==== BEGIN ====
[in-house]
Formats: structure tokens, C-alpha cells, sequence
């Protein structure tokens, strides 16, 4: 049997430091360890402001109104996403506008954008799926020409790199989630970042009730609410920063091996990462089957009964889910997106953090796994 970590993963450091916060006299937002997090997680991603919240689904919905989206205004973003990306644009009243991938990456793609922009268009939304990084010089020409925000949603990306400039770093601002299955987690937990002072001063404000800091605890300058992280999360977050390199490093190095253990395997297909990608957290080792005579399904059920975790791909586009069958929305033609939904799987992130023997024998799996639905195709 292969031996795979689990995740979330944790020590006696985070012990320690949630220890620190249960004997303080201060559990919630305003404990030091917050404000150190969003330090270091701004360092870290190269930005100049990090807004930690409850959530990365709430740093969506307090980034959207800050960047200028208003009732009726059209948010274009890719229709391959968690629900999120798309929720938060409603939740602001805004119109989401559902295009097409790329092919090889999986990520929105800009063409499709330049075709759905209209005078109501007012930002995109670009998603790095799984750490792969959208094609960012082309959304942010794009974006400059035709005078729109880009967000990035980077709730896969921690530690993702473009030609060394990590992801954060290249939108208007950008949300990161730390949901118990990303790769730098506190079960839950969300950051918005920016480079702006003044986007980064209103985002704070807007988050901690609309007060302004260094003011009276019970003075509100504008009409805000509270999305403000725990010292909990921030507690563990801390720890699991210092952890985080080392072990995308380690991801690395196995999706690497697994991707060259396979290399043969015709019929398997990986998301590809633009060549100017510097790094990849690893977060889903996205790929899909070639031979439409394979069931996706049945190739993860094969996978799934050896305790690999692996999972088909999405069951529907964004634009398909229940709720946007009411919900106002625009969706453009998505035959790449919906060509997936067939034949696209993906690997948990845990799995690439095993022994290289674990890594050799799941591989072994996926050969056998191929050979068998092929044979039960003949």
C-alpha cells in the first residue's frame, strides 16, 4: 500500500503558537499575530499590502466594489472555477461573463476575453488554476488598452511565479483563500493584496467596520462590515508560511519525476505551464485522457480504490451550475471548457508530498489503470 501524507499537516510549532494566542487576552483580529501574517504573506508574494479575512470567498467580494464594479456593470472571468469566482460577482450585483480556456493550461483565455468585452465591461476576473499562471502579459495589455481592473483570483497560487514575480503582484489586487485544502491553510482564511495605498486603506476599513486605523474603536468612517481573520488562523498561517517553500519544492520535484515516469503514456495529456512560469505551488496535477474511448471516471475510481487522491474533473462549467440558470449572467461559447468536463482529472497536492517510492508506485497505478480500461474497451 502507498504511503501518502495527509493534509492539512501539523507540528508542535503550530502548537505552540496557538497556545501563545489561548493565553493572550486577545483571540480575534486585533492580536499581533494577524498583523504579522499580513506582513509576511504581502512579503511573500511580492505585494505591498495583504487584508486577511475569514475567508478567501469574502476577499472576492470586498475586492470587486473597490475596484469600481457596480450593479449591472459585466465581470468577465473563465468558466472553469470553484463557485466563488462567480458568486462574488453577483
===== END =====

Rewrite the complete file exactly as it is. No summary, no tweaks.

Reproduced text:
[in-house]
Formats: structure tokens, C-alpha cells, sequence
């Protein structure tokens, strides 16, 4: 049997430091360890402001109104996403506008954008799926020409790199989630970042009730609410920063091996990462089957009964889910997106953090796994 970590993963450091916060006299937002997090997680991603919240689904919905989206205004973003990306644009009243991938990456793609922009268009939304990084010089020409925000949603990306400039770093601002299955987690937990002072001063404000800091605890300058992280999360977050390199490093190095253990395997297909990608957290080792005579399904059920975790791909586009069958929305033609939904799987992130023997024998799996639905195709 292969031996795979689990995740979330944790020590006696985070012990320690949630220890620190249960004997303080201060559990919630305003404990030091917050404000150190969003330090270091701004360092870290190269930005100049990090807004930690409850959530990365709430740093969506307090980034959207800050960047200028208003009732009726059209948010274009890719229709391959968690629900999120798309929720938060409603939740602001805004119109989401559902295009097409790329092919090889999986990520929105800009063409499709330049075709759905209209005078109501007012930002995109670009998603790095799984750490792969959208094609960012082309959304942010794009974006400059035709005078729109880009967000990035980077709730896969921690530690993702473009030609060394990590992801954060290249939108208007950008949300990161730390949901118990990303790769730098506190079960839950969300950051918005920016480079702006003044986007980064209103985002704070807007988050901690609309007060302004260094003011009276019970003075509100504008009409805000509270999305403000725990010292909990921030507690563990801390720890699991210092952890985080080392072990995308380690991801690395196995999706690497697994991707060259396979290399043969015709019929398997990986998301590809633009060549100017510097790094990849690893977060889903996205790929899909070639031979439409394979069931996706049945190739993860094969996978799934050896305790690999692996999972088909999405069951529907964004634009398909229940709720946007009411919900106002625009969706453009998505035959790449919906060509997936067939034949696209993906690997948990845990799995690439095993022994290289674990890594050799799941591989072994996926050969056998191929050979068998092929044979039960003949």
C-alpha cells in the first residue's frame, strides 16, 4: 500500500503558537499575530499590502466594489472555477461573463476575453488554476488598452511565479483563500493584496467596520462590515508560511519525476505551464485522457480504490451550475471548457508530498489503470 501524507499537516510549532494566542487576552483580529501574517504573506508574494479575512470567498467580494464594479456593470472571468469566482460577482450585483480556456493550461483565455468585452465591461476576473499562471502579459495589455481592473483570483497560487514575480503582484489586487485544502491553510482564511495605498486603506476599513486605523474603536468612517481573520488562523498561517517553500519544492520535484515516469503514456495529456512560469505551488496535477474511448471516471475510481487522491474533473462549467440558470449572467461559447468536463482529472497536492517510492508506485497505478480500461474497451 502507498504511503501518502495527509493534509492539512501539523507540528508542535503550530502548537505552540496557538497556545501563545489561548493565553493572550486577545483571540480575534486585533492580536499581533494577524498583523504579522499580513506582513509576511504581502512579503511573500511580492505585494505591498495583504487584508486577511475569514475567508478567501469574502476577499472576492470586498475586492470587486473597490475596484469600481457596480450593479449591472459585466465581470468577465473563465468558466472553469470553484463557485466563488462567480458568486462574488453577483